Jail time for federal drug charges is based on the type and quantities of drugs involved. The reason is that more “serious” drugs, and greater quantities of drugs, trigger more severe statutory sentence ranges and United States Sentencing Guideline ranges. Every federal crime comes with a statutory maximum and a statutory minimum sentencing range. With only a couple of exceptions, a sentencing court must sentence a defendant to a term of imprisonment that falls within the statutory range.

Examples of some federal statutory ranges for possession with intent to distribute, where the defendant is a first time felony drug offender, are as follows:

Drug Type / Quantity Statutory Minimum
Prison Sentence
Statutory Maximum
Prison Sentence
Applicable Law
1KG of Heroin 10 years Life 21 U.S.C. §
5KG of cocaine 10 years Life 21 U.S.C. §
280g of Crack 10 years Life 21 U.S.C. §
1,000KG of Marijuana 10 years Life 21 U.S.C. §
50g of (Pure) Meth 10 years Life 21 U.S.C. §
100g of Heroin 5 years 40 years 21 U.S.C. §
500g of Cocaine 5 years 40 years 21 U.S.C. §
28g of Crack 5 years 40 years 21 U.S.C. §
100KG of Marijuana 5 years 40 years 21 U.S.C. §
5g of (Pure) Meth 5 years 40 years 21 U.S.C. §

As shown, statutory ranges in federal drug cases can be quite large-allowing for sentences anywhere from 5 to 40 years, or 10 years to life, in many cases.

Where a sentence falls within the applicable statutory range is influenced greatly by the United States Sentencing Guidelines (“USSG” or “guidelines”). The guidelines are a series of rules that are applied to a particular case to determine a “guideline range,” which is in essence a recommended sentence range. When the guidelines became effective in 1989 they were mandatory, meaning that the sentence imposed had to be within the guideline range. However, in 2005, the Supreme Court decided United States v. Booker, which resulted in the guidelines being ruled “advisory,” meaning only recommendations. Guidelines are calculated based on the characteristics of a defendant’s offense, and the nature of the defendant’s prior criminal history. Specifically, the guidelines are calculated by determining an offender’s “Total Offense Level” (which is based on certain listed offense characteristics) and “Criminal History Category” (which is based on an offender’s prior criminal history)-the higher the Total Offense Level and/or Criminal History Category, the higher the recommended sentence. An offender’s Total Offense Level is largely the product of determining whether certain aggravating factors apply in a particular case-in drug cases, the most important factor in determining Total Offense Level is the quantity of drugs involved. Once a Total Offense Level and Criminal History Category is calculated for an offender, courts cross reference the Sentencing Table, reproduced below, to determine the applicable guideline range:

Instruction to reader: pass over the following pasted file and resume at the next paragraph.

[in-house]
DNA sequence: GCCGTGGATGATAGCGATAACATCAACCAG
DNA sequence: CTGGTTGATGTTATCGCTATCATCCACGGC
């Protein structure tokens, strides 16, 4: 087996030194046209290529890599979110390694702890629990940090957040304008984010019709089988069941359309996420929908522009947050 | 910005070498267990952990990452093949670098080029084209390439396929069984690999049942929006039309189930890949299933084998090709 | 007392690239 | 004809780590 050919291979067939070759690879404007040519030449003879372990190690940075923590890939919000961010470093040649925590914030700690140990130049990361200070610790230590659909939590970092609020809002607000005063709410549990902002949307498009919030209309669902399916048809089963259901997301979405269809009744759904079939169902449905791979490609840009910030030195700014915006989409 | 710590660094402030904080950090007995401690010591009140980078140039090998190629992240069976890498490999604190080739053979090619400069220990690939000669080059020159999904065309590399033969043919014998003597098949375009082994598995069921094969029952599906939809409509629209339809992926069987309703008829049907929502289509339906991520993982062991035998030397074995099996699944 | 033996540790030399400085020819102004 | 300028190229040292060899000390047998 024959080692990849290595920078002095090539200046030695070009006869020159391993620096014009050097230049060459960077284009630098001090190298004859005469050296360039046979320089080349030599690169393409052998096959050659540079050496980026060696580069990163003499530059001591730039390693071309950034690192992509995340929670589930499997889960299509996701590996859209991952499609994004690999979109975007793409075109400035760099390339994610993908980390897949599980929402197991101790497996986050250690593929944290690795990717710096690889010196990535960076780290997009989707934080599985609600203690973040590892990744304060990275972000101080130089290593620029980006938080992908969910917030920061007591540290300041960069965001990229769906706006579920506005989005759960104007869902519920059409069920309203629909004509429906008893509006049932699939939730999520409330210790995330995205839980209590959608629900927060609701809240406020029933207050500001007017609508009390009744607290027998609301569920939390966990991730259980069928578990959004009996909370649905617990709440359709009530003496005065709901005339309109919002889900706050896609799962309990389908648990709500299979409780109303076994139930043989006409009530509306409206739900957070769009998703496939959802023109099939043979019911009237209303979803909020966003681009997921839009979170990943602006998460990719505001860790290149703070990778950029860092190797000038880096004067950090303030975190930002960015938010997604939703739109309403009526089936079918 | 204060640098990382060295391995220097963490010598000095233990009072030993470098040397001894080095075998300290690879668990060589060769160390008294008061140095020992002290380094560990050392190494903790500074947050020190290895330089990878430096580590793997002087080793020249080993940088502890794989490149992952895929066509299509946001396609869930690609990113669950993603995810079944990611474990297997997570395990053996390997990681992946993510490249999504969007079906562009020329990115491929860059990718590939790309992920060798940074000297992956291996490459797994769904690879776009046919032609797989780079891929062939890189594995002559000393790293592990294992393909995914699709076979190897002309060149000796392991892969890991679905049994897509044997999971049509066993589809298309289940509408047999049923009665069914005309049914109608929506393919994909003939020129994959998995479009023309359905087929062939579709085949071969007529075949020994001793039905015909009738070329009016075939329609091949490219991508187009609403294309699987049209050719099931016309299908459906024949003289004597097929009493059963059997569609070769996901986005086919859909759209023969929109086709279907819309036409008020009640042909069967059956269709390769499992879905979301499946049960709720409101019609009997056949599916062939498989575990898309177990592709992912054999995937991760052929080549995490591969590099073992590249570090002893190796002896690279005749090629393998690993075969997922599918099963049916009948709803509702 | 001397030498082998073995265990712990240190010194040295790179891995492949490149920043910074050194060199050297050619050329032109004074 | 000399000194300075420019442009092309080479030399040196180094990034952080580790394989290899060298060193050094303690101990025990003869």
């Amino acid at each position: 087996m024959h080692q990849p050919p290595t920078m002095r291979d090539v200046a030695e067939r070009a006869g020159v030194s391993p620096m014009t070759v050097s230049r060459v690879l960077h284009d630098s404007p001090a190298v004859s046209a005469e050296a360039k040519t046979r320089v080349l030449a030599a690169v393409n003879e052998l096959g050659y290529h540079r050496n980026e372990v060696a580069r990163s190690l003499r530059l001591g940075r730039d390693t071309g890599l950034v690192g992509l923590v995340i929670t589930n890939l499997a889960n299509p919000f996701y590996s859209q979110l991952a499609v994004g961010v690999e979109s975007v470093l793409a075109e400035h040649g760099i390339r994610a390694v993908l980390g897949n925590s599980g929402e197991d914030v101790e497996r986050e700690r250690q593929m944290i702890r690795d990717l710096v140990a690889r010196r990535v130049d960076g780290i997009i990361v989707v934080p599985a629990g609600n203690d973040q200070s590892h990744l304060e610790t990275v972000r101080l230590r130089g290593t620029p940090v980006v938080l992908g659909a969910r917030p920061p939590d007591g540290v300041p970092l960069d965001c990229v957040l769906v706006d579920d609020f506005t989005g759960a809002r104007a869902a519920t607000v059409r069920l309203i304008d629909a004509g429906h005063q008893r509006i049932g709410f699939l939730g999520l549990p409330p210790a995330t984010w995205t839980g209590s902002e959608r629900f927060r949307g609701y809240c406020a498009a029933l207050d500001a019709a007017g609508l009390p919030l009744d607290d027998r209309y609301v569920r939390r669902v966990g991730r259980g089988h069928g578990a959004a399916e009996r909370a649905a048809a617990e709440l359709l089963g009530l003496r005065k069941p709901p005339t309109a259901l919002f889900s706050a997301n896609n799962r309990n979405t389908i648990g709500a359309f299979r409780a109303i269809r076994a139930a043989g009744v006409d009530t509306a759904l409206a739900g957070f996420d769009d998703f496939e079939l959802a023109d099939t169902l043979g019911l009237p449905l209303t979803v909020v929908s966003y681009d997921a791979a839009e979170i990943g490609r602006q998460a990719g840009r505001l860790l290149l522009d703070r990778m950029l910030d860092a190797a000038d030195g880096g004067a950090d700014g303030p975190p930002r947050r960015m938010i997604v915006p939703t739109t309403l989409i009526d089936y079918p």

Keywords: Federal drug charge sentences differ depending on the types and quantities of drugs involved. This table breaks down the jail time for various federal drug violations.

U.S. vs. J.R.
Charge: Mail Fraud (9 Counts), Conspiracy to Commit Mail Fraud
Facing: Three years in prison
Result: One year, One day

Our client was convicted of nine counts of mail fraud and one count of conspiracy to commit mail fraud. The government alleged that our client fraudulently obtained more than $115,000 from her former employer. At the sentencing hearing, the Judge granted our motion for a downward departure, sentencing our client to one year and one day. The government had asked the judge to sentence our client to several years.